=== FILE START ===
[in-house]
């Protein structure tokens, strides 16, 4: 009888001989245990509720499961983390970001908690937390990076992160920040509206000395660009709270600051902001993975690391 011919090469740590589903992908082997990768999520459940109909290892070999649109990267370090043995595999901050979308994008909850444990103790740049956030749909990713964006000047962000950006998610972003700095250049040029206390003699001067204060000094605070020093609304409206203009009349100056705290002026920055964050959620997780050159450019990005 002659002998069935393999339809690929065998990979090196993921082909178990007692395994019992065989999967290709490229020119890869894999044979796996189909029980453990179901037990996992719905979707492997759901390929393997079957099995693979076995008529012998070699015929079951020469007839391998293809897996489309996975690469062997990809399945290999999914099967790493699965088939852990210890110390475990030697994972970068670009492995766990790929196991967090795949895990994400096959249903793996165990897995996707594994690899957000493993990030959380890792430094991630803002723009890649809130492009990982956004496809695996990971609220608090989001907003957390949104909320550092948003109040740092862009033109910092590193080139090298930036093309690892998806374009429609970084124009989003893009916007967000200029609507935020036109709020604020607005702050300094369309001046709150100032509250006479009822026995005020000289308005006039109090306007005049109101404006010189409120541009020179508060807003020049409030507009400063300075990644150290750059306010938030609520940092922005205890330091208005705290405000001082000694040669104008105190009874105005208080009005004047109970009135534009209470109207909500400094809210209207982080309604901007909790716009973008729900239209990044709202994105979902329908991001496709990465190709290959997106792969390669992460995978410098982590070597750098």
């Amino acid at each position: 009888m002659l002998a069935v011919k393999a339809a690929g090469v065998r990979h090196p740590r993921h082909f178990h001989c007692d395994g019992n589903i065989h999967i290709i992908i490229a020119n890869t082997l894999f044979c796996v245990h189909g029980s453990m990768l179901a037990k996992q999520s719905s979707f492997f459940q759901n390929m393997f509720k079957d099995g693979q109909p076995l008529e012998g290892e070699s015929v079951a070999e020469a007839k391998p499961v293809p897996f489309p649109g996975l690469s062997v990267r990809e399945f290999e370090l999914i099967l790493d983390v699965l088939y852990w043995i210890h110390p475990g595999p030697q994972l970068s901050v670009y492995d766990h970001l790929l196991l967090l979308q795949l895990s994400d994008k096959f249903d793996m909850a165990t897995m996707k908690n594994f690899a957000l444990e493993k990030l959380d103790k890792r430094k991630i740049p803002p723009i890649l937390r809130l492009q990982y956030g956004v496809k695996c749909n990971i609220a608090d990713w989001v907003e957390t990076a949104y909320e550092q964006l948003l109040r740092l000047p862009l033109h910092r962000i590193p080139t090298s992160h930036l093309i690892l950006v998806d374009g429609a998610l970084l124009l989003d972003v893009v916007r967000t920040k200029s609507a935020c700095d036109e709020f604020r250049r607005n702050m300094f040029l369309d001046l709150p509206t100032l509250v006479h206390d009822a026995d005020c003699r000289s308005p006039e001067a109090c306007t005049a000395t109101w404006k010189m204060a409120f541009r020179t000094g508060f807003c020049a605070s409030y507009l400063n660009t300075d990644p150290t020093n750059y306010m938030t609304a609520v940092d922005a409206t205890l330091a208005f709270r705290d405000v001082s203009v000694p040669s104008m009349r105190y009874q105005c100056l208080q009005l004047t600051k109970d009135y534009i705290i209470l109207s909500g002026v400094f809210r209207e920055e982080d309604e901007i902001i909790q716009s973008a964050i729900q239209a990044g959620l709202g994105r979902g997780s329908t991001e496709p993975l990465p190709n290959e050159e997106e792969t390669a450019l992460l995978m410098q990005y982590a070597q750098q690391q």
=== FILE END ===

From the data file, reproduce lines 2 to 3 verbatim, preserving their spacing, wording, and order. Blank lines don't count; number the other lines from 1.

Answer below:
């Protein structure tokens, strides 16, 4: 009888001989245990509720499961983390970001908690937390990076992160920040509206000395660009709270600051902001993975690391 011919090469740590589903992908082997990768999520459940109909290892070999649109990267370090043995595999901050979308994008909850444990103790740049956030749909990713964006000047962000950006998610972003700095250049040029206390003699001067204060000094605070020093609304409206203009009349100056705290002026920055964050959620997780050159450019990005 002659002998069935393999339809690929065998990979090196993921082909178990007692395994019992065989999967290709490229020119890869894999044979796996189909029980453990179901037990996992719905979707492997759901390929393997079957099995693979076995008529012998070699015929079951020469007839391998293809897996489309996975690469062997990809399945290999999914099967790493699965088939852990210890110390475990030697994972970068670009492995766990790929196991967090795949895990994400096959249903793996165990897995996707594994690899957000493993990030959380890792430094991630803002723009890649809130492009990982956004496809695996990971609220608090989001907003957390949104909320550092948003109040740092862009033109910092590193080139090298930036093309690892998806374009429609970084124009989003893009916007967000200029609507935020036109709020604020607005702050300094369309001046709150100032509250006479009822026995005020000289308005006039109090306007005049109101404006010189409120541009020179508060807003020049409030507009400063300075990644150290750059306010938030609520940092922005205890330091208005705290405000001082000694040669104008105190009874105005208080009005004047109970009135534009209470109207909500400094809210209207982080309604901007909790716009973008729900239209990044709202994105979902329908991001496709990465190709290959997106792969390669992460995978410098982590070597750098």
């Amino acid at each position: 009888m002659l002998a069935v011919k393999a339809a690929g090469v065998r990979h090196p740590r993921h082909f178990h001989c007692d395994g019992n589903i065989h999967i290709i992908i490229a020119n890869t082997l894999f044979c796996v245990h189909g029980s453990m990768l179901a037990k996992q999520s719905s979707f492997f459940q759901n390929m393997f509720k079957d099995g693979q109909p076995l008529e012998g290892e070699s015929v079951a070999e020469a007839k391998p499961v293809p897996f489309p649109g996975l690469s062997v990267r990809e399945f290999e370090l999914i099967l790493d983390v699965l088939y852990w043995i210890h110390p475990g595999p030697q994972l970068s901050v670009y492995d766990h970001l790929l196991l967090l979308q795949l895990s994400d994008k096959f249903d793996m909850a165990t897995m996707k908690n594994f690899a957000l444990e493993k990030l959380d103790k890792r430094k991630i740049p803002p723009i890649l937390r809130l492009q990982y956030g956004v496809k695996c749909n990971i609220a608090d990713w989001v907003e957390t990076a949104y909320e550092q964006l948003l109040r740092l000047p862009l033109h910092r962000i590193p080139t090298s992160h930036l093309i690892l950006v998806d374009g429609a998610l970084l124009l989003d972003v893009v916007r967000t920040k200029s609507a935020c700095d036109e709020f604020r250049r607005n702050m300094f040029l369309d001046l709150p509206t100032l509250v006479h206390d009822a026995d005020c003699r000289s308005p006039e001067a109090c306007t005049a000395t109101w404006k010189m204060a409120f541009r020179t000094g508060f807003c020049a605070s409030y507009l400063n660009t300075d990644p150290t020093n750059y306010m938030t609304a609520v940092d922005a409206t205890l330091a208005f709270r705290d405000v001082s203009v000694p040669s104008m009349r105190y009874q105005c100056l208080q009005l004047t600051k109970d009135y534009i705290i209470l109207s909500g002026v400094f809210r209207e920055e982080d309604e901007i902001i909790q716009s973008a964050i729900q239209a990044g959620l709202g994105r979902g997780s329908t991001e496709p993975l990465p190709n290959e050159e997106e792969t390669a450019l992460l995978m410098q990005y982590a070597q750098q690391q």